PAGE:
According to McKinsey, artificial intelligence (AI) has the potential to bring up to $1 trillion in value to the global banking sector each year. The adoption of an AI-first approach by banks and other financial institutions is predicted to improve their ability to fend off the invasion of growing technology companies.

Automatic factor discovery, or the machine-based identification of the factors that cause outperformance, will spread throughout the financial services industry and aid in the improvement of financial modelling. 

Knowledge graphs and graph computing will also take on a bigger role as an important application of AI semantic representation. In the coming years, their capacity to help in creating connections and spotting patterns across intricate financial networks by utilising a broad range of sometimes dissimilar data sources will have a significant impact.

Related: Islamic Fintech: Bubble or Boom?

5. Blockchain continues to play a big role

DTL (Distributed Ledger Technology), which enables the simultaneous storage of financial transactions in different locations, will increasingly support ecosystem financing. 

Cross-chain technology, which enables chains built on various protocols to share and transmit data and value across tasks and industries, including payments processing and supply chain management, will increasingly simplify blockchain interoperability.

The fundamental components of current Fintech breakthroughs like digital wallets, digital assets, decentralised finance (DeFi), and non-fungible tokens (NFT) will continue to be smart contracts, zero-knowledge proof, distributed data storage and exchange technologies.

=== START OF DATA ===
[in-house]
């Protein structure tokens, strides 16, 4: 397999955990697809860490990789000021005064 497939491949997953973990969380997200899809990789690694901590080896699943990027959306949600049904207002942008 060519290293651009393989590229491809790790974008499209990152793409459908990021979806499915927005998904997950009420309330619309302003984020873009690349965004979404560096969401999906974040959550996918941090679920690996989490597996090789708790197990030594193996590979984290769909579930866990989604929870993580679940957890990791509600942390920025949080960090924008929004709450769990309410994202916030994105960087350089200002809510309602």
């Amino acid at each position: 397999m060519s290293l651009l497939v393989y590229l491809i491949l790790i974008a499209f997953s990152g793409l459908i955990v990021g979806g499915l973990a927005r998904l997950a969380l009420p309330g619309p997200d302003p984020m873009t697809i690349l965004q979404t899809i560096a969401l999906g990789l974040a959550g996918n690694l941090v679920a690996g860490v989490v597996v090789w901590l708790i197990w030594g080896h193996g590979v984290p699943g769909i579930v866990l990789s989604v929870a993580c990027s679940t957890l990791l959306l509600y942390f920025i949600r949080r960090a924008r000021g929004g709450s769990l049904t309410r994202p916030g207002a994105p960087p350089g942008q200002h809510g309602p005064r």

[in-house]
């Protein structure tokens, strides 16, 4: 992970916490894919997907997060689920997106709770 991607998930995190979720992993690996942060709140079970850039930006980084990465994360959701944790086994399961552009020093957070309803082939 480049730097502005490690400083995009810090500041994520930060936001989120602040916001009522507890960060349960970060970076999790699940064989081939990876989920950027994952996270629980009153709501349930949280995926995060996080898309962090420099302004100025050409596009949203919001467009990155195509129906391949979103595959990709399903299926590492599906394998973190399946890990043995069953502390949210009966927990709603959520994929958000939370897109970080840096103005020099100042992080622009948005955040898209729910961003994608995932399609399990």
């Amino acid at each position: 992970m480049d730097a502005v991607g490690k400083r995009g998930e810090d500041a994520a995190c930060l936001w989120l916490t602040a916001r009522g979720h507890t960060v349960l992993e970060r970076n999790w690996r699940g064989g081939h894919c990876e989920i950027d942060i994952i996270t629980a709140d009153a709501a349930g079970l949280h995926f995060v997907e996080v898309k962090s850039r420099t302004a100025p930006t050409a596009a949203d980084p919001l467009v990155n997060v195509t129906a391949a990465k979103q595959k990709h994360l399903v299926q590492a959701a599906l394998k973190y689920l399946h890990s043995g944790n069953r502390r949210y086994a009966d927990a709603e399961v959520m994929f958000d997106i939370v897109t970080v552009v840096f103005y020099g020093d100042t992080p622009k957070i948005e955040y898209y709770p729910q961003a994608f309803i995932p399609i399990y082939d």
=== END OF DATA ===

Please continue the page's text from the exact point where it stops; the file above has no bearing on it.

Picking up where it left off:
6. Cloud computing compliments future finance processes

According to the McKinsey study, the top 500 global corporations’ EBITDA (profits before interest, tax, depreciation, and amortisation) will exceed $1 trillion by 2030 due to cloud technology. This means that efficient cloud usage can boost the effectiveness of relocated application development and maintenance. 

Cloud-based security procedures and controls that are incorporated and automated can also enhance platform integrity.

Financial institutions are freed from non-core operations like IT infrastructure and data centres thanks to cloud computing, which also makes flexible storage and computing services more affordable. In addition, the cloud is giving rise to fresh models like open banking and banking-as-a-service, upending the traditional partnership between clients and financial service providers.

Related: How to Understand Islamic Fintech in Simple Terms?

7. Fintech empowers the underserved markets

The fact that the Fintech industry was able to reach neglected regions that traditional banks sometimes ignore is one of the primary causes for the exponential development in Fintech adoption. 

These include non-banking individuals and smaller companies with slimmer profit margins. By making banking services, such as money transfers and microloans, more accessible to these markets, a lot of Fintech companies have found success.

Fintech marks the beginning of a new era and perspective in finance, where innovation plays a prominent role in the advancement of the landscape as a whole, and conventional methods are being called into question. Even considering the concerns and mistakes made along the way, there’s no denying that technology can readjust and disrupt many archaic aspects for the better.